farkeruk: The Strokes remain one of the major touchstones for modern indie. Were it not for them, there would be no Arctic Monkeys, no Franz Ferdinand, no Killers, no Libertines and no Cribs; and their ardent pace, Julian's no-fi yowls and Albert Hammond's high-end twangs can still be heard in Palma Violets, The Orwells, Parquet Courts and Twin Peaks.

[i.dailymail.co.uk image 634x341]


I've heard of this new technology, that allows you to search for bands you may not have heard of, and even listen to their music! We are truly living in magical times, my friends!
 
2014-08-10 06:54:25 PM  
This list is shiat, btw.
 
2014-08-10 07:31:14 PM  
 
2014-08-10 09:05:11 PM  

ParadisePornoTheater: Not impressed.  It's as if they just picked the names out of a hat, one by one.

/apology to Kate Bush
//like the xx - but WTF?


Yeah, there's a bunch of stuff in the top 25 that are good bands, but come on.. many of them have maybe 2 albums released. How the fark can you be influential with such a dearth of actual, you know, music.
 
2014-08-10 09:06:55 PM  

NKURyan: I've never really thought Coldplay had all that much in common with Radiohead outside of the fact that Farkers seem to hate both of them and they're both British. They really don't sound anything alike at all...


There are many Radiohead songs where the main riff is a guitar with TONS of reverb, chorus, and delay on it; a beat maximizing the toms and kick drum; synths and string sections; and Thom Yorke whining something into the mic that sounds intellectual, but it's just whining about an ex-girlfriend.

Coldplay took that, smoothed out the "Kid A" and "OK Computer" weirdness, and made the heartbreak lyrics obvious so more girls would like it. Snow Patrol turned the formula into one that sounded great in movie soundtracks and car commercials. Muse took Radioheads' "Pablo Honey" and "Bends" era, and added melodramatic synths and guitar solos to it, so it would sound better in a stadium.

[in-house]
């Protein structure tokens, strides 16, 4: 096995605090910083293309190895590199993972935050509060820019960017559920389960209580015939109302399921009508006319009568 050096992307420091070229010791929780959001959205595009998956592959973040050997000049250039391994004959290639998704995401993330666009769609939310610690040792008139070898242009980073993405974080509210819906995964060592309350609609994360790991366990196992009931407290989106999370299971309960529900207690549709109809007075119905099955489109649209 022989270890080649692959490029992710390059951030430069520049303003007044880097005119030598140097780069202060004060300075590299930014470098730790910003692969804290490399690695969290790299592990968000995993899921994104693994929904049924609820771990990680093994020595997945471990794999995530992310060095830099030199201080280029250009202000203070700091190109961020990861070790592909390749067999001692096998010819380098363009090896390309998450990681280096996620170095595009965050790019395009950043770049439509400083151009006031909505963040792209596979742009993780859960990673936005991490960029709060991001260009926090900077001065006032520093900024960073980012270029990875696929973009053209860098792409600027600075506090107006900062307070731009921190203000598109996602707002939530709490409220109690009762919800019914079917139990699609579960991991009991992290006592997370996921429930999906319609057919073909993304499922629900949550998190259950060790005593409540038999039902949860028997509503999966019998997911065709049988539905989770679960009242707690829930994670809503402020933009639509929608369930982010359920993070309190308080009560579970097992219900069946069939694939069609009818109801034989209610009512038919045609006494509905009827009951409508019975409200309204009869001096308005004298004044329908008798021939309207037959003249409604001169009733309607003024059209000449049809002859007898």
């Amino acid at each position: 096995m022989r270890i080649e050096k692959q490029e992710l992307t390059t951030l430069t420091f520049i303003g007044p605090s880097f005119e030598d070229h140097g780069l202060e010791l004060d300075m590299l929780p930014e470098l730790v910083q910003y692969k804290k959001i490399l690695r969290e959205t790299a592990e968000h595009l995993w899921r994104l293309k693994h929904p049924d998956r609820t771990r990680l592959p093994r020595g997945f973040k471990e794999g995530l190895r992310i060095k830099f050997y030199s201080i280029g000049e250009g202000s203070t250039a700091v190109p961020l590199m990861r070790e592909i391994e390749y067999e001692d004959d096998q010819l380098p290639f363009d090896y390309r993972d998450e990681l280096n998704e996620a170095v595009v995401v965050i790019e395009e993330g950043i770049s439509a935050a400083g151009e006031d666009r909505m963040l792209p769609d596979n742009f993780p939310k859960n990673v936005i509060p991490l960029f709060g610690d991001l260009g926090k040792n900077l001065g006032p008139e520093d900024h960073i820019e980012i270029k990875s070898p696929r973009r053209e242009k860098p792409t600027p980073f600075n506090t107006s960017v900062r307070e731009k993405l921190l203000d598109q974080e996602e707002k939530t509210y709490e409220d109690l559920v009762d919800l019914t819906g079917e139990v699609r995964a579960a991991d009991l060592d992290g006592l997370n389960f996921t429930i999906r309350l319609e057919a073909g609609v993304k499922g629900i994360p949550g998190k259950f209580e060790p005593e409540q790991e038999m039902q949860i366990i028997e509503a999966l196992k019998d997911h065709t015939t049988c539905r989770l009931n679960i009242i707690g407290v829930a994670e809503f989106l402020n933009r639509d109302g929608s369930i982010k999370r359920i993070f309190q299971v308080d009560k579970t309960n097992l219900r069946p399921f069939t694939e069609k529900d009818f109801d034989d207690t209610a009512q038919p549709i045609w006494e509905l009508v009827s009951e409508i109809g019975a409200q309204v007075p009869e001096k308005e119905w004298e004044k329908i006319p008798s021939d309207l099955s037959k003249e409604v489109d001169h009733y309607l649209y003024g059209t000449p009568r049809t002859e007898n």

Many, many sensitive, mopey British rock bands have followed the Smiths and the Cure's footsteps to arena rock stardom. Radiohead was another in that long tradition, and minted a nice coin from it. Naturally imitators followed, and the imitation always dilutes the quirks and signatures of the original to where it's hard to exactly tell what the copycat stole, but the fingerprints are still there.
 
2014-08-10 09:19:54 PM  
I am always saddened when hearing new music by Radiohead. That band had so much promise, such potential, and were just starting to realize it on "OK Computer". Truly an album for the ages. If Thom Yorke hadn't have had that stroke while recording Kid A, who knows how great they could have become.
 
2014-08-10 09:33:50 PM  

thamike: jayhawk88: Lulz. Tame Impala is one spot more influential than Led Zeppelin, according to this list. Let that sink in a bit.

Who?


'70s rock band.  Led by Robert Plant and Jimmy Page.  Combined bluesy rock with nascent hard rock and Tolkien nerd-rock.  Their first five or six albums are really good, you should check them out.
 
2014-08-10 09:36:58 PM  

farkeruk: The Strokes remain one of the major touchstones for modern indie. Were it not for them, there would be no Arctic Monkeys, no Franz Ferdinand, no Killers, no Libertines and no Cribs; and their ardent pace, Julian's no-fi yowls and Albert Hammond's high-end twangs can still be heard in Palma Violets, The Orwells, Parquet Courts and Twin Peaks.

[i.dailymail.co.uk image 634x341]


You made me laugh my friend.  A loud and hearty laugh.
 
2014-08-10 09:47:53 PM  

Brokenseas: thamike: jayhawk88: Lulz. Tame Impala is one spot more influential than Led Zeppelin, according to this list. Let that sink in a bit.

Who?

'70s rock band.  Led by Robert Plant and Jimmy Page.  Combined bluesy rock with nascent hard rock and Tolkien nerd-rock.  Their first five or six albums are really good, you should check them out.


Nice.
 
2014-08-10 10:33:49 PM  
 
2014-08-10 10:37:48 PM  
such a list only works if it can be dynamically viewed in monthly increments over a period of 60 years
 
2014-08-10 11:51:04 PM  

Brokenseas: thamike: jayhawk88: Lulz. Tame Impala is one spot more influential than Led Zeppelin, according to this list. Let that sink in a bit.

Who?

'70s rock band.  Led by Robert Plant and Jimmy Page.  Combined bluesy rock with nascent hard rock and Tolkien nerd-rock.  Their first five or six albums are really good, you should check them out.